|May Symposium 2010
Jason Kalirai, email@example.com, & Massimo Robberto, firstname.lastname@example.org
The 2010 May Symposium, “Stellar Populations in the Cosmological Context,” took place at the Institute on May 3–6, and attracted nearly 200 participants. The topic of the symposium was inspired by the enormous progress over the last two decades in two areas: the detailed study of nearby, resolved stellar populations, and the discovery and the characterization of high-redshift galaxies. Furthermore, the new panchromatic capabilities of Hubble’s Wide Field Camera 3 (WFC3) are now enabling a new leap forward in exciting research related to stellar populations across a diverse range of redshifts. Therefore, the premise of the symposium was that the physical processes and observed characteristics of local stellar populations, observed in a variety of environments, will become a fundamental tool for elucidating the formation, structure, and evolution of galaxies at all cosmic times and distances.
The symposium was a mix of 40 invited and contributed presentations, and 50 shorter presentations, where participants presenting posters were given an opportunity to advertise their work. Over 25% of all time during the meeting was reserved for extended discussions, including summaries at the end of each day led by various members of the scientific organizing committee. The symposium also included a special public talk one evening by astronaut Dr. John Grunsfeld (now the Institute’s Deputy Director) entitled “Hugging Hubble.” The banquet was held at the Maryland Science Center and included a screening of the new “Hubble 3D” IMAX movie.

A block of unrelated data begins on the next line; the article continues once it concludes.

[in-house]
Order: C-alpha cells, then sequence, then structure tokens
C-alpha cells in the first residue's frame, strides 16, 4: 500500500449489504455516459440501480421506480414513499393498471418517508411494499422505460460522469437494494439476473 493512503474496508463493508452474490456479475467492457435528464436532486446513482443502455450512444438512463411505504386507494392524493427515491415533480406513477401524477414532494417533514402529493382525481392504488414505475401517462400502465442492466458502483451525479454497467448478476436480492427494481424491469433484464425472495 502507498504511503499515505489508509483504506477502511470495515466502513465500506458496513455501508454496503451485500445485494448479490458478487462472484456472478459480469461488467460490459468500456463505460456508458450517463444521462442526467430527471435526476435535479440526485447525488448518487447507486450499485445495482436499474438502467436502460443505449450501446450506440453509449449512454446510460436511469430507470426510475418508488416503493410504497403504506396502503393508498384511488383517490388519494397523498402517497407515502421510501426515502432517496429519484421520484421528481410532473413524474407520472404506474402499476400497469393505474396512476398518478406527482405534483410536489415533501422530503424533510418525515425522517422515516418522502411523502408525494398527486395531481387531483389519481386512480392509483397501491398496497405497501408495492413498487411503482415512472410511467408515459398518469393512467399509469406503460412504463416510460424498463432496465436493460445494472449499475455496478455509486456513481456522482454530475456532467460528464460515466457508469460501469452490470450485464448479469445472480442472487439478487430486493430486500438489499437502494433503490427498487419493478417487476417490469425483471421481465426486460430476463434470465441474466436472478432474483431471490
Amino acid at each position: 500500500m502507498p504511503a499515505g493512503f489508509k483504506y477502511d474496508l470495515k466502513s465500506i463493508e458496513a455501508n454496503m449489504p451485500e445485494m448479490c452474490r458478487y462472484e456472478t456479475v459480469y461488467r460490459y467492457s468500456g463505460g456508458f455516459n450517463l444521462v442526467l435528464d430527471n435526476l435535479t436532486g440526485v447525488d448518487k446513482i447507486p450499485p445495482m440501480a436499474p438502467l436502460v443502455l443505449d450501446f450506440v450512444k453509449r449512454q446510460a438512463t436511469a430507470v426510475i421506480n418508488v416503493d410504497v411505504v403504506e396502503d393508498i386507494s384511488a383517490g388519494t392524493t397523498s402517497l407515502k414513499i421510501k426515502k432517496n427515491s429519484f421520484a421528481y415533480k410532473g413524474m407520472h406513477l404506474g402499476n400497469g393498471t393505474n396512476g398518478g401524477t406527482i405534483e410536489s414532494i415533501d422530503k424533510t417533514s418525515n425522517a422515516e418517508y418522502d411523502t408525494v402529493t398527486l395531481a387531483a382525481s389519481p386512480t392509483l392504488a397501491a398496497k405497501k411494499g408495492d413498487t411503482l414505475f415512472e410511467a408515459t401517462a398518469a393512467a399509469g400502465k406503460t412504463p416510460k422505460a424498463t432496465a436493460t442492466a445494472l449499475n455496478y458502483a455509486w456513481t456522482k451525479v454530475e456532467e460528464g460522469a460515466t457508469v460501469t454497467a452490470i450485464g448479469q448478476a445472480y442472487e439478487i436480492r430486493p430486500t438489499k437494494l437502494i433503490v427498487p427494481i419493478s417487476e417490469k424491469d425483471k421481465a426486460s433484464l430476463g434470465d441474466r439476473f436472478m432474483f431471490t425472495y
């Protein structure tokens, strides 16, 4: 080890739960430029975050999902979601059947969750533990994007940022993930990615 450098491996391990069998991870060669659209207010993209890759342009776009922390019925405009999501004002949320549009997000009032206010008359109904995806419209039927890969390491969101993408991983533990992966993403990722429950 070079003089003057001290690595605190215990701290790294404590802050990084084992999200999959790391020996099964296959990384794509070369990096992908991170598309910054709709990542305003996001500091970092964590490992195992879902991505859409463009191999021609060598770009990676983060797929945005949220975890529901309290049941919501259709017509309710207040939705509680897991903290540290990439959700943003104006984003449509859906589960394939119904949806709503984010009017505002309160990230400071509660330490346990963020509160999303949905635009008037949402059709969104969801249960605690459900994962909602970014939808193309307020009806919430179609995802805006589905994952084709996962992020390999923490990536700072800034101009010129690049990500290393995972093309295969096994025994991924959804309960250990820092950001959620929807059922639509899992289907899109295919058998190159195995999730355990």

The symposium started with a review of the latest observational and theoretical findings on the formation of stars and stellar populations. While star formation appears to be ubiquitous in the universe, the process is surprisingly inefficient. A variety of mechanisms (i.e., magnetic fields, turbulence, feedback) have been invoked to explain the high gas/star-mass ratio typically observed in star-forming regions. No one mechanism seems to be dominant, and indeed all may be relevant in certain environments or star-formation phases.
Observations of systems like 30 Doradus, in the Large Magellanic Cloud (LMC), provide strong evidence for star formation triggered by early generations of massive stars. The presence of massive stars is also often invoked for opposite cases, where molecular clouds have been disrupted and star formation therefore prevented. The timescale for massive stars to disrupt the parental cloud is apparently a critical factor for the evolution of star clusters. At the other end of the mass spectrum, new WFC3 observations of low-mass, pre-main-sequence stars in the LMC suggest that they continue to accrete for long timescales, thereby also providing an important tracer of the recent star formation.